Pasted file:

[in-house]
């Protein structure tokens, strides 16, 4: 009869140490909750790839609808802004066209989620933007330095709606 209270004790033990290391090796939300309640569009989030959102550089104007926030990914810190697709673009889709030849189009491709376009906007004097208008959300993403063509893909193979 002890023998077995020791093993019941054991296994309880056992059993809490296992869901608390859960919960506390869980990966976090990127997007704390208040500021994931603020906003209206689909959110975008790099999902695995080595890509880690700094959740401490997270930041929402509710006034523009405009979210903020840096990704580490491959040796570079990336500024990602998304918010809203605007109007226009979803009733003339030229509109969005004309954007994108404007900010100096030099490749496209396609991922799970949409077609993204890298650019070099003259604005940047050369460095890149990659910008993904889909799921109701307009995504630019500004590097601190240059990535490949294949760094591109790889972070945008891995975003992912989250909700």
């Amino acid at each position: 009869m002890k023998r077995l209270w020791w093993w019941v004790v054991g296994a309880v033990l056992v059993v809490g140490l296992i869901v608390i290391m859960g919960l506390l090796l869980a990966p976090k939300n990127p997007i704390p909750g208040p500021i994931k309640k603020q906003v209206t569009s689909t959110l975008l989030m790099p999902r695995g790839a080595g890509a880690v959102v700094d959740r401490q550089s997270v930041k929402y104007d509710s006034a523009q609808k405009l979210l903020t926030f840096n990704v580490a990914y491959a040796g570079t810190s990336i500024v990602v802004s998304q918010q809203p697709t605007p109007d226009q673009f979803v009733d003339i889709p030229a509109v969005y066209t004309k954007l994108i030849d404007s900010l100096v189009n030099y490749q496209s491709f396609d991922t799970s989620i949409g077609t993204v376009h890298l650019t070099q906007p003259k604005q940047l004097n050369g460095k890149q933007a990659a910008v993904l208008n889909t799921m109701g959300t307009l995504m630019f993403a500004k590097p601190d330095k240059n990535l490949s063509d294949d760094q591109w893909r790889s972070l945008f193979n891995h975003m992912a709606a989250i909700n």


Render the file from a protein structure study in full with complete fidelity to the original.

[in-house]
């Protein structure tokens, strides 16, 4: 009869140490909750790839609808802004066209989620933007330095709606 209270004790033990290391090796939300309640569009989030959102550089104007926030990914810190697709673009889709030849189009491709376009906007004097208008959300993403063509893909193979 002890023998077995020791093993019941054991296994309880056992059993809490296992869901608390859960919960506390869980990966976090990127997007704390208040500021994931603020906003209206689909959110975008790099999902695995080595890509880690700094959740401490997270930041929402509710006034523009405009979210903020840096990704580490491959040796570079990336500024990602998304918010809203605007109007226009979803009733003339030229509109969005004309954007994108404007900010100096030099490749496209396609991922799970949409077609993204890298650019070099003259604005940047050369460095890149990659910008993904889909799921109701307009995504630019500004590097601190240059990535490949294949760094591109790889972070945008891995975003992912989250909700």
């Amino acid at each position: 009869m002890k023998r077995l209270w020791w093993w019941v004790v054991g296994a309880v033990l056992v059993v809490g140490l296992i869901v608390i290391m859960g919960l506390l090796l869980a990966p976090k939300n990127p997007i704390p909750g208040p500021i994931k309640k603020q906003v209206t569009s689909t959110l975008l989030m790099p999902r695995g790839a080595g890509a880690v959102v700094d959740r401490q550089s997270v930041k929402y104007d509710s006034a523009q609808k405009l979210l903020t926030f840096n990704v580490a990914y491959a040796g570079t810190s990336i500024v990602v802004s998304q918010q809203p697709t605007p109007d226009q673009f979803v009733d003339i889709p030229a509109v969005y066209t004309k954007l994108i030849d404007s900010l100096v189009n030099y490749q496209s491709f396609d991922t799970s989620i949409g077609t993204v376009h890298l650019t070099q906007p003259k604005q940047l004097n050369g460095k890149q933007a990659a910008v993904l208008n889909t799921m109701g959300t307009l995504m630019f993403a500004k590097p601190d330095k240059n990535l490949s063509d294949d760094q591109w893909r790889s972070l945008f193979n891995h975003m992912a709606a989250i909700n």